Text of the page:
Russsian President Vladimir Putin has blamed Europe’s migrant crisis on the US, for imposing its standards on the Middle East and Africa while failing to understand their culture and traditions. Emma Burrows reports from Moscow.
President Putin on Friday blamed the migrant crisis in Europe on the United States for imposing its own standards on countries in the Middle East and Africa while failing to understand their culture and traditions.
In the far eastern Russian city of Vladivostok, Putin told the media that it was an “absolutely expected crisis.
“We in Russia, and your humble servant, said several years ago that there would be massive problems if our so-called Western partners carry out what I have always called an ‘incorrect’ foreign policy, especially in the regions of the Muslim world, in the Middle East and North Africa, which continues to this day,” he said.
Europe ‘blindly following American instructions’
Putin said that he was “surprised” to see the media in the US criticize Europe’s “cruel” treatment of migrants when the country is not affected by the crisis. He continued to say that Europe is “blindly following American instructions,” and suffering badly, according to reports in Russian state media.
His comments come a day after the spokesperson for Russia’s Foreign Ministry Maria Zakharova, said Europe could learn from Russia how to deal with the refugees. She said Russia had taken in hundreds of thousands of refugees from Ukraine, saying “these people were provided with shelter, food and benefits.”
Svetlana Gannushkina, a human rights activist and founder of the Citizen’s Assistance Committee in Moscow, vehemently disagrees. “To say Russia has taken such a huge number of Ukrainian refugees is simply a bare-faced lie. Only a few hundred people from Ukraine have refugee status in Russia,” she said.
In Europe ‘refugees are humiliated’
Zakharova told DW that she could not comment on Gannushkina’s comments, but pointed to a statement on the Foreign Ministry’s website which said 5,996 Ukrainians had asked for refugee status, rather than temporary asylum, in Russia.
“We are not saying we do not have problems,” she said. “We do because nobody could predict that one million refugees would come to Russia from Ukraine. But you won’t find the same situation here as in Europe where refugees are humiliated.”
Official statistics from Russia’s Federal Migration Service suggest that at the end of 2014, there were 790 people in Russia who had refugee status. They include 419 people from Afghanistan, 229 from Ukraine and two from Syria.
According to Gannushkina, there are around 500,000 people in Russia who should be considered refugees, around 10,000 of whom she said were from Syria.
Of the migrants arriving in Russia, Gannushkina said, most arrive legally with a visa and then claim asylum.
Recent reports now suggest that some Syrians are using Russia as a transit point into Europe. The Wall Street Journal writes that migrants from Syria are flying to Russia, traveling North and trying to cross the border near Murmansk into Norway. Norway is not a member of the European Union, but is a part of the visa-free zone.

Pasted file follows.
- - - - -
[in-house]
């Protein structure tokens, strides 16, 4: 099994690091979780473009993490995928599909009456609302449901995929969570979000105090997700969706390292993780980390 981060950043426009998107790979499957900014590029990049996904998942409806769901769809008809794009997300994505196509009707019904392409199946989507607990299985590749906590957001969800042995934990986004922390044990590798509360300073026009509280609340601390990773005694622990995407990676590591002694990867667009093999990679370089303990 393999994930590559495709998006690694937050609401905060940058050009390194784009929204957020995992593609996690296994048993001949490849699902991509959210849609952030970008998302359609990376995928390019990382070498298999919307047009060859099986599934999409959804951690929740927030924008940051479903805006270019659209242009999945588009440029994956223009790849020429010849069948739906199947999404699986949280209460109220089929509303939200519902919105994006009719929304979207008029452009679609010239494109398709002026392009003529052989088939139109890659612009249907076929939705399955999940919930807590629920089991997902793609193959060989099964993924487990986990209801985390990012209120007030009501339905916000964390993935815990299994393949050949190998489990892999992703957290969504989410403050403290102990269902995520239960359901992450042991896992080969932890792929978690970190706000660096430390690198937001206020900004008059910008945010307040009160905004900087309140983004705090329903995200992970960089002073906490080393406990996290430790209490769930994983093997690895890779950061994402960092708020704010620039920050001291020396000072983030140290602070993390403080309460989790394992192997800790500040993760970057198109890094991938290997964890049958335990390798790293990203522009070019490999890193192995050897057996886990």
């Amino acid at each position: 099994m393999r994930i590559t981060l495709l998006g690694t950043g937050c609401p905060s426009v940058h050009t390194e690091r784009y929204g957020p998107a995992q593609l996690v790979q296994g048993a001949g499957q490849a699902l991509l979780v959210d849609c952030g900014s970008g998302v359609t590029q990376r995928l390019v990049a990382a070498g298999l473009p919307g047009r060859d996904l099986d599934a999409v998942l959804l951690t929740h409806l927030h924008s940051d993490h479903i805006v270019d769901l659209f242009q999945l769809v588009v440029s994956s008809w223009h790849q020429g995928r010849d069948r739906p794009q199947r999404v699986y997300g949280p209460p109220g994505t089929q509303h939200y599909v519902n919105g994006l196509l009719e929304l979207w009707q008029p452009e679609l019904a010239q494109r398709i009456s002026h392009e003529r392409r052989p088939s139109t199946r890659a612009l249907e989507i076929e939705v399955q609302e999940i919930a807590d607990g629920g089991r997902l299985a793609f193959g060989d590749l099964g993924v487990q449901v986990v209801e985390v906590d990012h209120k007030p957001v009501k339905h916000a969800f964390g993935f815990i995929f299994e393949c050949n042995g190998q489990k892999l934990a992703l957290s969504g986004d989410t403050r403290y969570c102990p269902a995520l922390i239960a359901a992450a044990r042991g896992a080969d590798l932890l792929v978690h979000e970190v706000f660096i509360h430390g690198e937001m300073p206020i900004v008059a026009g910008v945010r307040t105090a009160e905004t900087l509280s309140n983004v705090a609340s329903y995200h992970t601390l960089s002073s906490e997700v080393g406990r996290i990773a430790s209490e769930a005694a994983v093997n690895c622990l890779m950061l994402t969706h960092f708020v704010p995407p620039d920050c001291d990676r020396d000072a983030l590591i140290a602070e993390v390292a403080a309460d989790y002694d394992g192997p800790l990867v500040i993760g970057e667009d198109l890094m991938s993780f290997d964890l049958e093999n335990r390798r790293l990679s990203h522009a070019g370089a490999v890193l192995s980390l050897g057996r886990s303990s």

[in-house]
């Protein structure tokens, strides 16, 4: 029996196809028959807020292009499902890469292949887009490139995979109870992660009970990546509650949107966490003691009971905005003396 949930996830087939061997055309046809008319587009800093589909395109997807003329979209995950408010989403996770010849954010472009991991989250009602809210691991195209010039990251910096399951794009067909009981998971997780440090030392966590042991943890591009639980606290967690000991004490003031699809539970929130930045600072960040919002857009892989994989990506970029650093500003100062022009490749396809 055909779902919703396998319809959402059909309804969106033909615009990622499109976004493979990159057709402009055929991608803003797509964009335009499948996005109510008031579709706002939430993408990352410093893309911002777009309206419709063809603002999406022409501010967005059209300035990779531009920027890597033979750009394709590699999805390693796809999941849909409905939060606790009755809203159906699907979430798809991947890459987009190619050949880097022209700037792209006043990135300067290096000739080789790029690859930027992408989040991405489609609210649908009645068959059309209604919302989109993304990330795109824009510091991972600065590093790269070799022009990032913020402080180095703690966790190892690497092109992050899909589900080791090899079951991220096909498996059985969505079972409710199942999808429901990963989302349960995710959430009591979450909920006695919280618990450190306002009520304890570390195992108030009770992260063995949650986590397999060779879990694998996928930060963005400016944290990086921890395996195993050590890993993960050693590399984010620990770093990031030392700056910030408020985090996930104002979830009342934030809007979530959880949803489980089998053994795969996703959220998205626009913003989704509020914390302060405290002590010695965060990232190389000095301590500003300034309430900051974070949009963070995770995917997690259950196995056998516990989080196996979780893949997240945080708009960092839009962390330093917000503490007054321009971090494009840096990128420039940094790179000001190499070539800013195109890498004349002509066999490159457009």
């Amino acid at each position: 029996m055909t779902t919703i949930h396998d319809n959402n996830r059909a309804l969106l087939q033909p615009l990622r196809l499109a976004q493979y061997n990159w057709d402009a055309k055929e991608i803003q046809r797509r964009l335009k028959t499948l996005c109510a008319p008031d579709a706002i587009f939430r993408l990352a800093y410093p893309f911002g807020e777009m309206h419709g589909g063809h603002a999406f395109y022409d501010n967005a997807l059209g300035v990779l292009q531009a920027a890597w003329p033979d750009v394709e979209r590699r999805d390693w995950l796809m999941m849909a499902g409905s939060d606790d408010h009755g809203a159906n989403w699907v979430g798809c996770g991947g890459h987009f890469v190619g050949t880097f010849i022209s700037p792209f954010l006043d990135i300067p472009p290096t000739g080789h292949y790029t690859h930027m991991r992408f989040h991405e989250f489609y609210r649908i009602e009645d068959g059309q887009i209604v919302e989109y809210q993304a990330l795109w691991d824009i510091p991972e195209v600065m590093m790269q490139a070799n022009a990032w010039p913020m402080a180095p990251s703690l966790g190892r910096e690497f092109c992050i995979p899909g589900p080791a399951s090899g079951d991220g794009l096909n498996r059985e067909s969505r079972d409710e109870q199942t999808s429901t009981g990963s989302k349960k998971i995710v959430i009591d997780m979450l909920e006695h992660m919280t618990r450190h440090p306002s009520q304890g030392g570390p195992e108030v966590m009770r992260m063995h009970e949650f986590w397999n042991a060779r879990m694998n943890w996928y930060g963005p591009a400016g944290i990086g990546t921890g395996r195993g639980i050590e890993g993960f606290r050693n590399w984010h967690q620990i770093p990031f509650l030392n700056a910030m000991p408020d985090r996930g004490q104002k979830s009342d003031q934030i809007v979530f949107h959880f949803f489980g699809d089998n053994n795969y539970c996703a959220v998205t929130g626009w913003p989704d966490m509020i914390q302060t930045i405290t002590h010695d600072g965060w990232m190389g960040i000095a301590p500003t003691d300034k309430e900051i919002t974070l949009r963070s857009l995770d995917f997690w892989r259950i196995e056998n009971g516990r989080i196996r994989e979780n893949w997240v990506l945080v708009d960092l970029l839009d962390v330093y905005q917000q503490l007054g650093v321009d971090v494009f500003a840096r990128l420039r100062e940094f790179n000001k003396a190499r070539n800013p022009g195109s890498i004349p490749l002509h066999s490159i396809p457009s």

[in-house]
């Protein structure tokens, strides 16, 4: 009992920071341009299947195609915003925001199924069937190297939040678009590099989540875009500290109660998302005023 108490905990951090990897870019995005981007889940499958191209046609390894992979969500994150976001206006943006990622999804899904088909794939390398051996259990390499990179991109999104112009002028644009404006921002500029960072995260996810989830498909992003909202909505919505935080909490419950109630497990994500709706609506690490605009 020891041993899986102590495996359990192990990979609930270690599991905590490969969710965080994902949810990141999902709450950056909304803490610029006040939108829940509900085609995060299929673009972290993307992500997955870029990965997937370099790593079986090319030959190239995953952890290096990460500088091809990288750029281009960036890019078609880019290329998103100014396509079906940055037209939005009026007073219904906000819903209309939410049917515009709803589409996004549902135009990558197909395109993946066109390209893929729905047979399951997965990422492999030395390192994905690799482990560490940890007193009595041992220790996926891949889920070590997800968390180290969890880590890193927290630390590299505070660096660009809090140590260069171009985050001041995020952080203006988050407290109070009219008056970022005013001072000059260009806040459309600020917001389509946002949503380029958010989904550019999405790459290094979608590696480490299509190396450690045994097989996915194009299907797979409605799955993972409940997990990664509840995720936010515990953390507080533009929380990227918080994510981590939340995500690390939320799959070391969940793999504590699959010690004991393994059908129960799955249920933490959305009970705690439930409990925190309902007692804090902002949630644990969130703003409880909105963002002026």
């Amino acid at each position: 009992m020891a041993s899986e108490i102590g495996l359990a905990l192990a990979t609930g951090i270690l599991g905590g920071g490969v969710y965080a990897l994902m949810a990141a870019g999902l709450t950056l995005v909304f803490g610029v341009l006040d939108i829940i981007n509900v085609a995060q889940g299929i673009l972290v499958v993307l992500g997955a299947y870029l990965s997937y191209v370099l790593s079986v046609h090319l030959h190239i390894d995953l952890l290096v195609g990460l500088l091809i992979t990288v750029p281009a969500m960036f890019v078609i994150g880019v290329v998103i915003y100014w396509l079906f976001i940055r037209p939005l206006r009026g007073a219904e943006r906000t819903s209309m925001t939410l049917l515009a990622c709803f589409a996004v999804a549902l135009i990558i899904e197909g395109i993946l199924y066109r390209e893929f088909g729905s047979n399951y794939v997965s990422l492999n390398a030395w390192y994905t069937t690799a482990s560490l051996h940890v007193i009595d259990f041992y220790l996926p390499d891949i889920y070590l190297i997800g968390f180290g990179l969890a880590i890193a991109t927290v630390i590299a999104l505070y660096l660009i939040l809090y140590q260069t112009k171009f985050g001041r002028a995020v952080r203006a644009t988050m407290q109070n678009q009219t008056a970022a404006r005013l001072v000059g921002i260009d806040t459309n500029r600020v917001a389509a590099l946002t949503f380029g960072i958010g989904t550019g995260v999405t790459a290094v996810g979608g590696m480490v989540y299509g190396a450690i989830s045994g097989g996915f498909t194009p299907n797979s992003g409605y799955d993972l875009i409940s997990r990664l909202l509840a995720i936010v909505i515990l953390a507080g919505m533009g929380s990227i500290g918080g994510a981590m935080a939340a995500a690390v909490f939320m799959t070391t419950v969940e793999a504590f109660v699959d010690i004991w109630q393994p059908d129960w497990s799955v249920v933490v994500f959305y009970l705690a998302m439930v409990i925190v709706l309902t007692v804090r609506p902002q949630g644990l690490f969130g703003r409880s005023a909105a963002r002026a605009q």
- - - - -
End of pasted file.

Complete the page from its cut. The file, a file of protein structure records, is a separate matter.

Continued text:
The problem with migrants who remain in Russia and who try to claim refugee status, Gannushkina said, is that they are sometimes barred from accessing official channels of help because they are not issued with the correct papers which document their status.
“They have nothing to eat,” she said, “and no one is dealing with this. There are cases when someone comes to us and they’ve just walked around Moscow for two weeks, they don’t know where to go, the police don’t speak their language and terrible things happen. Nobody helps them.”
Putin suggested that Europe’s failure to tackle the migrant crisis was a result of US policy “imposing its standards without taking into consideration historic, religious, national and cultural specifics of these regions.”
Agreeing with the president’s comments, Gannushkina said Putin’s criticism could also be leveled at Russia regarding Soviet and Russian foreign policy in countries such as Afghanistan and the former Soviet republics in Central Asia.
By making it “almost impossible” for migrants to claim refugee status, she also accused the Russian authorities of “not fulfilling their responsibilities.” Many years ago, she said, “I asked a question to one of the leaders in the country: ‘Why did we join the Convention [on the status of refugees]?’ He said: ‘We want to look civilized.'”
“Joining the convention,” Gannushkina said, “is not just about being respectable, it’s about being responsible.”
Russia continues backing Syrian President Bashar al-Assad and Putin said that Syrians “are not escaping the Bashar Assad regime. They are running from ‘Islamic State’ which has seized territories [in Syria and Iraq].”